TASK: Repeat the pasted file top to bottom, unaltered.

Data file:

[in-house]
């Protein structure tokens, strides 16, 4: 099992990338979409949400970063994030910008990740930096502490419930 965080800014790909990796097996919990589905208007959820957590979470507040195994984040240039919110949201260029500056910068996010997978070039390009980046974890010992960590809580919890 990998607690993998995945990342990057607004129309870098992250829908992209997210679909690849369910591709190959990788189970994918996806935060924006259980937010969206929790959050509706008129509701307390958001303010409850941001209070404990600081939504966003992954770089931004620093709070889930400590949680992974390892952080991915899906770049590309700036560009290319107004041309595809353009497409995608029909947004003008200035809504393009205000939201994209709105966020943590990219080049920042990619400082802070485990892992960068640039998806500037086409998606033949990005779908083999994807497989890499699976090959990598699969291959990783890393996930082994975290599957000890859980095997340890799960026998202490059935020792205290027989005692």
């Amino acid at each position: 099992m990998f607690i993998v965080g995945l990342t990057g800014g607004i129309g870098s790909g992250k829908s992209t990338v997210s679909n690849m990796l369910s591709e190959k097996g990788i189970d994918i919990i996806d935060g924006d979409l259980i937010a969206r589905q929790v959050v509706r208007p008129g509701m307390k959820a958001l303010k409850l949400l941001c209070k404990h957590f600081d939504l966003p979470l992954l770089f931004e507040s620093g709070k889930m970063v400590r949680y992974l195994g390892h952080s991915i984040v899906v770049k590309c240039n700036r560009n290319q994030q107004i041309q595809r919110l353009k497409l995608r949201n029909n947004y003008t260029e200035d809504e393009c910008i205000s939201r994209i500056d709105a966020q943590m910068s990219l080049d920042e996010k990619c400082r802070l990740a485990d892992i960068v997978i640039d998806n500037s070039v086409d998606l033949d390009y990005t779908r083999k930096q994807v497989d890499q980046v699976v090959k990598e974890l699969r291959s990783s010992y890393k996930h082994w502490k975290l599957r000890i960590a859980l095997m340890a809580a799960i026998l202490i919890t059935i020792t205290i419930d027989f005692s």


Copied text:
[in-house]
């Protein structure tokens, strides 16, 4: 099992990338979409949400970063994030910008990740930096502490419930 965080800014790909990796097996919990589905208007959820957590979470507040195994984040240039919110949201260029500056910068996010997978070039390009980046974890010992960590809580919890 990998607690993998995945990342990057607004129309870098992250829908992209997210679909690849369910591709190959990788189970994918996806935060924006259980937010969206929790959050509706008129509701307390958001303010409850941001209070404990600081939504966003992954770089931004620093709070889930400590949680992974390892952080991915899906770049590309700036560009290319107004041309595809353009497409995608029909947004003008200035809504393009205000939201994209709105966020943590990219080049920042990619400082802070485990892992960068640039998806500037086409998606033949990005779908083999994807497989890499699976090959990598699969291959990783890393996930082994975290599957000890859980095997340890799960026998202490059935020792205290027989005692």
């Amino acid at each position: 099992m990998f607690i993998v965080g995945l990342t990057g800014g607004i129309g870098s790909g992250k829908s992209t990338v997210s679909n690849m990796l369910s591709e190959k097996g990788i189970d994918i919990i996806d935060g924006d979409l259980i937010a969206r589905q929790v959050v509706r208007p008129g509701m307390k959820a958001l303010k409850l949400l941001c209070k404990h957590f600081d939504l966003p979470l992954l770089f931004e507040s620093g709070k889930m970063v400590r949680y992974l195994g390892h952080s991915i984040v899906v770049k590309c240039n700036r560009n290319q994030q107004i041309q595809r919110l353009k497409l995608r949201n029909n947004y003008t260029e200035d809504e393009c910008i205000s939201r994209i500056d709105a966020q943590m910068s990219l080049d920042e996010k990619c400082r802070l990740a485990d892992i960068v997978i640039d998806n500037s070039v086409d998606l033949d390009y990005t779908r083999k930096q994807v497989d890499q980046v699976v090959k990598e974890l699969r291959s990783s010992y890393k996930h082994w502490k975290l599957r000890i960590a859980l095997m340890a809580a799960i026998l202490i919890t059935i020792t205290i419930d027989f005692s």